1. Copyright Infringement: The courts believe that the buying and selling of titles on VidAngel doesn’t really transfer ownership for the purpose of first sale. In short, the court believes that the “sale” isn’t real, making the streams an infringement.
    2. DMCA Violations: Second, in order to rip the films and stream them, VidAngel must break the DRM on the DVDs they own. Under the DMCA, such circumvention is an infringement and the Family Movies Act makes no exemption for that.

  • Rifleman Salt Lake City, UT
    Oct. 24, 2017 2:08 p.m.

    @Impartial7 - DRAPER, UT
    How was VidAngel ripping off Hollywood? Was Hollywood cheated out of one single dollar??

    Oct. 24, 2017 1:36 p.m.

    I think it is embarrassing for Hollywood that they can't fulfill customer desires. I think it is 90% or more about profits and 10% or less about "artistic integrity".

    Too bad VidAngel couldn't make it work out, I would have paid for their service. It is interesting that I learned of VidAngel, just shortly before they got sued, from a neighbor who isn't LDS. He told me that he found them after he had had it with the "obligatory" pushing of the envelope by Hollywood of what he considered morale and decent in plot, language, violence and sex.

  • DKC Salt Lake City, UT
    Oct. 24, 2017 1:17 p.m.

    Correction 17 years prior post don’t you love autocorrect?

  • DKC Salt Lake City, UT
    Oct. 24, 2017 12:54 p.m.

    If you go to copyright law remedy you will see it is anywhere from $250 to $2500 per infraction. The more VA pokes in the eyes Hollywood & 9th Circuit Court one could assume the remedy will increase. Number of customers per movie per device per month times the number of months. My calculator doesn’t go that high. VA customers may never see refunds!

  • DKC Salt Lake City, UT
    Oct. 24, 2017 12:46 p.m.

    Meanwhile so called “Christians” continue to make excuses for supporting an illegal enterprise instead of supporting the filtering company in UT that has been filtering “legally” for 17 hrs! Look in the mirror how’s your soul doing?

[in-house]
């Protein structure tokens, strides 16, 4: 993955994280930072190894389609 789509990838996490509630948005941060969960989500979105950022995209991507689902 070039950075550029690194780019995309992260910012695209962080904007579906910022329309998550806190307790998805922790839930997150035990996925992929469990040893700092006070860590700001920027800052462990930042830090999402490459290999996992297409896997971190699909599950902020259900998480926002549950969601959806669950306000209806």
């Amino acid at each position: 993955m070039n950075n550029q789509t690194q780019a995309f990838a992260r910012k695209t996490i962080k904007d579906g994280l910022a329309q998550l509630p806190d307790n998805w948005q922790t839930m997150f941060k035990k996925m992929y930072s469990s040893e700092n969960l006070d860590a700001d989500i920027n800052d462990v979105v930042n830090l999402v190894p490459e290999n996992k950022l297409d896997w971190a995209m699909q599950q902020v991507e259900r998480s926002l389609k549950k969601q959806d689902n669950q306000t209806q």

• St George Guy Washington, UT
    Oct. 24, 2017 10:57 a.m.

    So the options Vidangel has is file Chapter 11. If they lose the lawsuit they can then survive. If they survive their current customers get to keep what they want, the studious get paid their damages, and past customers get paid what they owe. If they don't file Chapter 11 and lose they go out of business. Their current customers lose, the studious don't get paid, and their past customers don't get paid. It seems like the best option for everyone involved.

  • the_perfect_day Salt Lake City, UT
    Oct. 24, 2017 7:59 a.m.

    A quick search of VidAngel and Refund shows it has been hit and miss. Some getting their refund and others seeking a refund and not hearing back from VidAngel.

    I've heard of at least one person getting a refund on their investment in VidAngel. I applaud VidAngel for doing that, especially since the VidAngel investment video was launched just a few months before the court found their ripping and then streaming of the DVD movies to be illegal.

  • Woohoo Somewhere, ID
    Oct. 24, 2017 12:39 a.m.


    "Definitely seems like one of the motivations for filing the bankruptcy is to protect VidAngel from their customers, potentially their “largest liability.”"

    Uhh...VidAngel ceased operations of their previous service back in December of last year or January of this year from what I recall. These customers have had I would say at least 9 months to claim back their funds and VidAngel has been pretty forthright with their customers of the previous service that have had the ability to do such. I know because I was a customer and I did claim back my funds from their previous service.

    I won't presume to know what exactly they plan on doing with such funds after their legal proceedings. Some people were fine with VidAngel keeping their funds because they felt their funds were being used to help further VidAngels aims to build a cloud filtering service and to further their legal efforts to establish filtering technology.

  • bassoonlady OREM, UT
    Oct. 23, 2017 11:40 p.m.

    The sad thing for me is that they give filtering a bad name, asserting that people have the "right" to watch filtered movies on any platform they want, even if they have to break the law, or terms of use, etc. to do so. It will be that much harder for new companies to come in and win the trust of the public, even when doing things the right way. So sad.